About 15 years ago, I began losing more and more of my hearing to the point of not gaining any benefit of a hearing aid in the right ear. I have been watching the CI for the last 20 years. I have researched them for many years. I teach American Sign Language and I teach the CI process both scientifically and culturally to my students. One of the things I teach or “preach” to them is to become educated before making any kind of major decisions. I don’t care if it’s for yourself, your child or another loved one. Be completely informed of all aspects to your decision.

I have been reading a lot of these comments and I am blown away with how ignorant and uneducated people are about both sides of the cochlear implant subject. Seriously. Think about what’s best for the individual, not what’s best for you. My family has been very supportive throughout the last several years as I struggle to decide if I am doing this for me or for them. They have learned more about deaf culture because of me. Should I “expect” them to learn my language in ASL? No, but would I like them to be fluent? Sure, but should I demand that they adapt to my needs? No! Nor would I expect a group of deaf individuals to adapt to one hearing person in the room (since they are now the minority, right?)

I am doing this CI for me. Would I implant my child? No, but I do understand why some people do it. They are uneducated about deaf culture and what it means. Maybe because when the doctors tell them it is what is best for their child, they believe them. Some people are just not capable of making their own choices, especially if it means doing the opposite of what their doctor tells them. God forbid, huh?

I read a lot about how it is important to give a child language within the first five years, but we focus so much on language that everything else becomes delayed. Why not use whatever works? Oh wait. That means the hearing parents will have to learn ASL. Too bad! That’s really what is best for that child --whatever works! I am on oral success and I am thankful for that, but I would not expect all deaf to be like me, nor I them. We are individuals and should be treated as such.. We are not puppets to be controlled.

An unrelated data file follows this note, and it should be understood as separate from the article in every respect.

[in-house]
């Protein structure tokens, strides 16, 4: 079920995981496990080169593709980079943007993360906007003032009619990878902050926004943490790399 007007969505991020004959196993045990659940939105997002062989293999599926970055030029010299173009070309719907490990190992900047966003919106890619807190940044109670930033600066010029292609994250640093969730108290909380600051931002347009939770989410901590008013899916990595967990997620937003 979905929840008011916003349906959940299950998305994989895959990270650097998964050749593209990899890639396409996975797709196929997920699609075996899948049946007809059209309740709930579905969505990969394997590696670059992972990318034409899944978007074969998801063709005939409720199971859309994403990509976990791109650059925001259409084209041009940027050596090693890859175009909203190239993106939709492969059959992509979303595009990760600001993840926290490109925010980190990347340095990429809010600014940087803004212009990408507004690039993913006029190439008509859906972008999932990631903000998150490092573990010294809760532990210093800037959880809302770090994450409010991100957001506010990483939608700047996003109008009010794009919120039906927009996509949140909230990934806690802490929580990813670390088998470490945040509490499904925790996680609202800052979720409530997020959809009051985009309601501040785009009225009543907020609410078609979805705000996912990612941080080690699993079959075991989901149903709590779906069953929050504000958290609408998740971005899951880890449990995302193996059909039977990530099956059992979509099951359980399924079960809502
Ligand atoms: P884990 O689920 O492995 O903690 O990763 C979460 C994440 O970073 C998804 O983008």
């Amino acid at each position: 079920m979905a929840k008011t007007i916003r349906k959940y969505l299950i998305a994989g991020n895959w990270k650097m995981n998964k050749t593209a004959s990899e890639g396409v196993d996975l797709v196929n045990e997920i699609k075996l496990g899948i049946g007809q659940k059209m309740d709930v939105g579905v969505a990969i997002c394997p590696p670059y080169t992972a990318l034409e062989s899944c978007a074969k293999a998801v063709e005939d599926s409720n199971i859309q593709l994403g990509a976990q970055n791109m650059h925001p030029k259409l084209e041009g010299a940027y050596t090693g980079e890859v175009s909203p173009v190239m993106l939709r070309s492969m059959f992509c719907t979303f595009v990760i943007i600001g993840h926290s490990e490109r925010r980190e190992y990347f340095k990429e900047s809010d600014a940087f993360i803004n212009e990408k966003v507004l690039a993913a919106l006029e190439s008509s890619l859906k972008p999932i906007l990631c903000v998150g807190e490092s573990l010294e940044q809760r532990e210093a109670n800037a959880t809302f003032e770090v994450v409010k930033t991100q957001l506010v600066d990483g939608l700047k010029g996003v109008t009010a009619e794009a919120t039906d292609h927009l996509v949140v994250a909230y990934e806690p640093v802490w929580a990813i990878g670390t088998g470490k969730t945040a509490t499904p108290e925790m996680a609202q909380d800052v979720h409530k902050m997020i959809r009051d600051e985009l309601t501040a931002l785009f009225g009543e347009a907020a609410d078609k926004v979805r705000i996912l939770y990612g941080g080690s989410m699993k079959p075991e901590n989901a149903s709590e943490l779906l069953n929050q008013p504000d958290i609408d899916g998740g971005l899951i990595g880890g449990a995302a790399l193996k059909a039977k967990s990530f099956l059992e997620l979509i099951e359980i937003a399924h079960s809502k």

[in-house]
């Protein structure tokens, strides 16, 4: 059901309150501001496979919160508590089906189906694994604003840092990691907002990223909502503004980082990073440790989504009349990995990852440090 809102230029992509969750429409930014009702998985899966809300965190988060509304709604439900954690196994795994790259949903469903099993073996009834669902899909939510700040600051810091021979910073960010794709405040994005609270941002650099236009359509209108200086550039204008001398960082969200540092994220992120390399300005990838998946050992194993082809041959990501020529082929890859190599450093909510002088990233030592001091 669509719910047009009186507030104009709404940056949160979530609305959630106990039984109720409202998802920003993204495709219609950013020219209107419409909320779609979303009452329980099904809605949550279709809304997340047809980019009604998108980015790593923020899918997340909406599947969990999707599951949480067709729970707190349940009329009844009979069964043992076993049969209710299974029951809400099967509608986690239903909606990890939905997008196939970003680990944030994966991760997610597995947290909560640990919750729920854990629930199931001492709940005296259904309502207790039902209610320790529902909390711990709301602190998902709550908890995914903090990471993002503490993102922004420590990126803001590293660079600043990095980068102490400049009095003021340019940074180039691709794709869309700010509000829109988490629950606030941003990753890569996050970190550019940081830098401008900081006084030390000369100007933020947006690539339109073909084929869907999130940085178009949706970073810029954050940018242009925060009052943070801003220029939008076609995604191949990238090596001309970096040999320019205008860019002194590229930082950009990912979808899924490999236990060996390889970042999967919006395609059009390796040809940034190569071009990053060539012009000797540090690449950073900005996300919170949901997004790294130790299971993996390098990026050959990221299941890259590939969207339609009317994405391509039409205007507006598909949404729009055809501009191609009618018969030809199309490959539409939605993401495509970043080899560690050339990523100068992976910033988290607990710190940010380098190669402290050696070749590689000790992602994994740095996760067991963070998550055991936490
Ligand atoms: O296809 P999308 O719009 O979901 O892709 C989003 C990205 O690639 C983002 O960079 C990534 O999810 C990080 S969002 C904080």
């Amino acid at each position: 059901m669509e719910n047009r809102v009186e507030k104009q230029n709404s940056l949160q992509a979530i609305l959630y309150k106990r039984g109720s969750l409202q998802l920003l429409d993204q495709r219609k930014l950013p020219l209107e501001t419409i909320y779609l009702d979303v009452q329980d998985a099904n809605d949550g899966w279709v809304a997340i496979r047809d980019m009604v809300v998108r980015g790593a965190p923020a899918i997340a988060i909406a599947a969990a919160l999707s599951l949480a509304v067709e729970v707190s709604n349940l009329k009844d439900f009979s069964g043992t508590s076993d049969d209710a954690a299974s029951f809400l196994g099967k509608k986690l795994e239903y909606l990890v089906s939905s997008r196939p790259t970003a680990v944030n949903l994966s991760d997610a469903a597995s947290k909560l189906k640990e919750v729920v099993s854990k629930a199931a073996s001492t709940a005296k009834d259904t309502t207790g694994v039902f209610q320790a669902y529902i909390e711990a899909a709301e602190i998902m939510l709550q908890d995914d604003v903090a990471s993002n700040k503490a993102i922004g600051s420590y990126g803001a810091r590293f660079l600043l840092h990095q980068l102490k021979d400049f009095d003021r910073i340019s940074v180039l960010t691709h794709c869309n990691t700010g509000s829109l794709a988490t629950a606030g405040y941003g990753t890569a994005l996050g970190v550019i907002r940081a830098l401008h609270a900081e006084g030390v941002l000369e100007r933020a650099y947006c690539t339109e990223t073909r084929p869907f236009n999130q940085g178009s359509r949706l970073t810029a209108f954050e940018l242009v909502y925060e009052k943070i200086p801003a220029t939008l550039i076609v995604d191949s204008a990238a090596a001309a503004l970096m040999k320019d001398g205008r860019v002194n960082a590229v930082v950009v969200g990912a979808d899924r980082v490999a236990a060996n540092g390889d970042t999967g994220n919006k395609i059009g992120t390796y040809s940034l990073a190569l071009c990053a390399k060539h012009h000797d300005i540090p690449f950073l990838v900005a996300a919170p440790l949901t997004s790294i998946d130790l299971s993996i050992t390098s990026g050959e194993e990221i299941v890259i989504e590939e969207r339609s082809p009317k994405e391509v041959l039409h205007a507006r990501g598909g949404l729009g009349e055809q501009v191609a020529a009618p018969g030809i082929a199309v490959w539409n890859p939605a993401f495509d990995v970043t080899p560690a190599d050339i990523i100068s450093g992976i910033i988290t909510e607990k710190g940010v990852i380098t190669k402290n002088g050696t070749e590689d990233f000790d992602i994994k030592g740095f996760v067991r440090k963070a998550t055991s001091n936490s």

Oh, and by the way: there is a deaf culture. Those of you who don’t think so, should take my night class. Also, I don’t think of my deafness as a bad thing. I do have struggles but I believe I am deaf for a reason beyond my control. I am who I am and I love who I am, but I use my tools to the best of my abilities, and that’s what this CI will be to me: a tool and nothing else. No different from the hearing aids I had.


To parents of deaf children: My daughter was fitted with a CI when she was younger and hates it. She prefers ASL (because I wanted her to learn both languages). Think of it: the child will still be a deaf child, no matter what device is implanted in their head. If the batteries die, or the implant fails, etc., etc, the child will be even more alone and confused than if you went the ASL route.

She absolutely abhors the CI. She has hated it since it was turned on. She has two friends in her "total communication" school who feel the same as she does. The parents of the other children try to "fix" them and the kids are beginning to feel their parents do not like their deafness. I see them signing it with my daughter all the time (they are 10). These kids (born to hearing parents) feel left out of both worlds and it is a shame.

It's also a shame that audiologists say (and advise) it's wonderful for hearing parents to teach hearing babies sign language, but when a parent teaches a deaf child to sign ASL, it's looked down on. Come on, people.

Sadly, I have seen it over and over as the main driver for people to implant their children. They want the kids to be like them. They want to "fix" a "problem" with a CI. And I feel the main driver is, they don't want to learn ASL for the child. There are four kids in my daughter's school who have a CI, use them all the time, and still cannot speak or hear well. These kids are 8-10 and have the language ability of a 3 year old! Sadly, the limited language they do have is in ASL and none of the parents know it (other then me, and I'm hearing).

The children implanted now have a high likelihood of learning ASL when they are older. Why not first learn the language for your child, instead of making your child learn an impossible one for a deaf person, (yours)?

For the people who say "if you don't get a CI for your kid, you are abusive" I did, she hates it, and she hates the fact that I made her get one. She calls me abusive. Chew on that.


The idea that the child should be allowed to make their own choice is a false debate. A child who is born deaf will not develop the neurological ability to hear and speak without auditory stimulation.

As a rule, a born-deaf child who does not receive a cochlear implant by the age of 5 will never develop a useful degree of hearing if implanted later. Therefore, by waiting for the child to be old enough to make an informed decision of their own, the parents effectively decide for the child to never be implanted.